I started writing my first novel when I was 10, roughly at the same time seven years later that I would start writing THE SPIDER KING’S DAUGHTER. I suppose there is something incredibly dull about the June/July exam period that makes one want to escape into the creative process of writing. Still, this does not fully explain why I chose to start a novel on a day when I should have been using the interim between my Maths and English exam to revise. I still don’t know why I picked up that pen, I still don’t know why the daunting fact that the exercise book had chequered pages and was for numbers not words did not stop me from writing the opening lines. What prompted me, I wonder. Why, I ask my ten year old self and she rolls her eyes at me and like a true Nigerian answers my question with another question: Why not? And I have no response for her, not even an answer couched in a question. Why not?
Why not has played a major process in my writing journey so far. It stops me from being proud, it stops me from being crushed. I hear many aspiring writers like myself ask, ‘Who do I think I am to get my novel published? Who will want to read my work? How can I be good enough?” Why not stops me from thinking like this. I might not be good enough, no-one might ever read my work, the novel might never be finished, let alone published but why not start a new one after the primary five one failed and the primary six and the short stories were not completed. Why not try again? And I can never come up with a good enough reason as to why not? Because why not gives you hope and as an aspiring writer, you’re going to need hope for the rejections you may face, you’ll need a practical optimism that says, even if this one fails, there’ll be a next one because why not write, instead of moping about the failure of your last novel, poem or short story?
At the same time, why not stops me from feeling special or chosen or somehow superior to other aspiring writers like myself whose book deals are yet to materialise. Listening to successful writers give interviews and readings, I’ve noticed that some will mysticise their writing process. Perhaps they do channel the sprits and listen to the wind but I believe if you strip all this away, the process is the same for everyone. You get an idea, you think it’s good and you say, why not run with it? That’s the beauty of this democratic process of writing. There is no rigging here, no zoning, anyone can sit down, pick up a pen and say, why not? Some will say that not anyone can become a Mario Vargas Llosa, this year’s winner of the Nobel prize for literature, but I say the worst that can happen is your craft will improve, the best is you’ll find yourself in Stockholm.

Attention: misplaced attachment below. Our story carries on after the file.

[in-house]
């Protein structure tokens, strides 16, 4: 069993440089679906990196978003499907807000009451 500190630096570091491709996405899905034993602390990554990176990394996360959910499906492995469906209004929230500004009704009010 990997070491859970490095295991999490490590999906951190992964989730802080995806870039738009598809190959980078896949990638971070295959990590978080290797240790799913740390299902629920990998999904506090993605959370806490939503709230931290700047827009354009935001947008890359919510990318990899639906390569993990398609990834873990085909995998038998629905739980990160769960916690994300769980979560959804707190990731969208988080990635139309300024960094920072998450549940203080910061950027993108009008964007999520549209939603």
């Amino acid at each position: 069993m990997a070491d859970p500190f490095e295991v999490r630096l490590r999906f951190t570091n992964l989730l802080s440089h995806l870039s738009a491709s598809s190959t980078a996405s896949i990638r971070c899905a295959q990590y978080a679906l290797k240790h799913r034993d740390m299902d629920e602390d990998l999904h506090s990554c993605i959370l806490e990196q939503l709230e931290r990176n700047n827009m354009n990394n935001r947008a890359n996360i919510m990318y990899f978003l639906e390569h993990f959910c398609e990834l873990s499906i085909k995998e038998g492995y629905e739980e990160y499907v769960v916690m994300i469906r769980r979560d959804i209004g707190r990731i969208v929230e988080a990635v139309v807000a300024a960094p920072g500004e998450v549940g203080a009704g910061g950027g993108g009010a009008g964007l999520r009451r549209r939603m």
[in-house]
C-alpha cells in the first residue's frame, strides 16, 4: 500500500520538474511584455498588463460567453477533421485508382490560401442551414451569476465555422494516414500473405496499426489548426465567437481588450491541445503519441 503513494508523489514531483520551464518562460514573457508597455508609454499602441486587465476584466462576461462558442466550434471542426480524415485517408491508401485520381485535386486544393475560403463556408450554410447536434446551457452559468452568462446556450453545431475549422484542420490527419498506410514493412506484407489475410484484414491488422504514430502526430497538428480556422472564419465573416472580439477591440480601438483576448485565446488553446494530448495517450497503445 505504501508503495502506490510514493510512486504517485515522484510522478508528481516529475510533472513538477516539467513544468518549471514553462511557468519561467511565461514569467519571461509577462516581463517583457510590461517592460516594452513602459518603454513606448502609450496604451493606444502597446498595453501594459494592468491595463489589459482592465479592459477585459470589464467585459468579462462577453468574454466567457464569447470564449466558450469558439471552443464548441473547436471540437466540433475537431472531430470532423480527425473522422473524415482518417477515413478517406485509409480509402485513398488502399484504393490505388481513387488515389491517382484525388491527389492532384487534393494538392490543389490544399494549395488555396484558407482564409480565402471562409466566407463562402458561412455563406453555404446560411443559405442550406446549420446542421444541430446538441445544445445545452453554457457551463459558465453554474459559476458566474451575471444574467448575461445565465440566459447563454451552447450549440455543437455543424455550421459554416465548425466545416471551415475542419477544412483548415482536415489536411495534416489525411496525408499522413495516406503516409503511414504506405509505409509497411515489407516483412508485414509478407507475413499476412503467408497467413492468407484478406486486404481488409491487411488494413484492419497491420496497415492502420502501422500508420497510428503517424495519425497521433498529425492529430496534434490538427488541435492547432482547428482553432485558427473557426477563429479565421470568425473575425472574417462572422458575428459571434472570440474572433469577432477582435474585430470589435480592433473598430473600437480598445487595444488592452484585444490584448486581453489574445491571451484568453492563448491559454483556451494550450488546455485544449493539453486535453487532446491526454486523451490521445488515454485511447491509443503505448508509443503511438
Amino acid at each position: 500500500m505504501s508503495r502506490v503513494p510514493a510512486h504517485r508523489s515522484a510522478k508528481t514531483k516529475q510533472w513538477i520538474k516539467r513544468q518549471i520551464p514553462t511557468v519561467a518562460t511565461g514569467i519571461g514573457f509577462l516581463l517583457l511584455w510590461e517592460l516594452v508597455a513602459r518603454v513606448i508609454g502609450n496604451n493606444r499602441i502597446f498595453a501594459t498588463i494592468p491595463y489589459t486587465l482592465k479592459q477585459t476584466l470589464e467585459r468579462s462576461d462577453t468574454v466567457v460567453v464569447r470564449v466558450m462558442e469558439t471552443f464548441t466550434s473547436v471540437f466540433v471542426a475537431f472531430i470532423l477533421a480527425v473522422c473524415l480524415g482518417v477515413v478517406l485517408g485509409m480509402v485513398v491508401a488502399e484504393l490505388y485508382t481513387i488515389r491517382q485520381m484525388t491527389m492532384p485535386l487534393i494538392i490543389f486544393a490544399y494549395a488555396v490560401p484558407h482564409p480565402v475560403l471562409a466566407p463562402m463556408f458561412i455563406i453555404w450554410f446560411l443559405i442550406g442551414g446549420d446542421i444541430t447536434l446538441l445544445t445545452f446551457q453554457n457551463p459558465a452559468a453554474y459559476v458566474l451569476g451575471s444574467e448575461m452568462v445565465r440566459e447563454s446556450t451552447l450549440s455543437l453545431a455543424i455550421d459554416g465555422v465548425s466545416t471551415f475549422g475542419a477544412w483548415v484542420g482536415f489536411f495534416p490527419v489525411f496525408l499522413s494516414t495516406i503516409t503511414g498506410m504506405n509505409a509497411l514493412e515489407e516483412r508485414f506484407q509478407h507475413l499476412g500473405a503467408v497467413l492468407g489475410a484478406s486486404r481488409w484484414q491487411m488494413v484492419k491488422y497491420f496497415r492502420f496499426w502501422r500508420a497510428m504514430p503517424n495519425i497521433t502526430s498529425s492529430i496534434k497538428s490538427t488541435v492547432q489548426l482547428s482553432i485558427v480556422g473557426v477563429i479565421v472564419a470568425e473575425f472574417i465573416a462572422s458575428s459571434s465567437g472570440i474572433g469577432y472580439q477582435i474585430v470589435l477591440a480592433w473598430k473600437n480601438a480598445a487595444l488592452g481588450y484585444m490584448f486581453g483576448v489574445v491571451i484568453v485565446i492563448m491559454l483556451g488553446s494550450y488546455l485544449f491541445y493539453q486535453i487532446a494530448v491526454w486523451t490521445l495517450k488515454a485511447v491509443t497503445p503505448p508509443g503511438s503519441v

I know it takes more to writing a book than this why not attitude. There is the perseverance and the intense attention to detail, the long hours you might have to put in for only a few paragraphs of words but these things can be acquired along the way. To get the journey started, I’ve always needed a why not? Maybe they’re right and not everyone can be a writer but you’ll never find out until you try. So go ahead. Why not because really, you have nothing to lose.
N.B This is a piece that I originally wrote for Mayowa Idowu on his blog. Here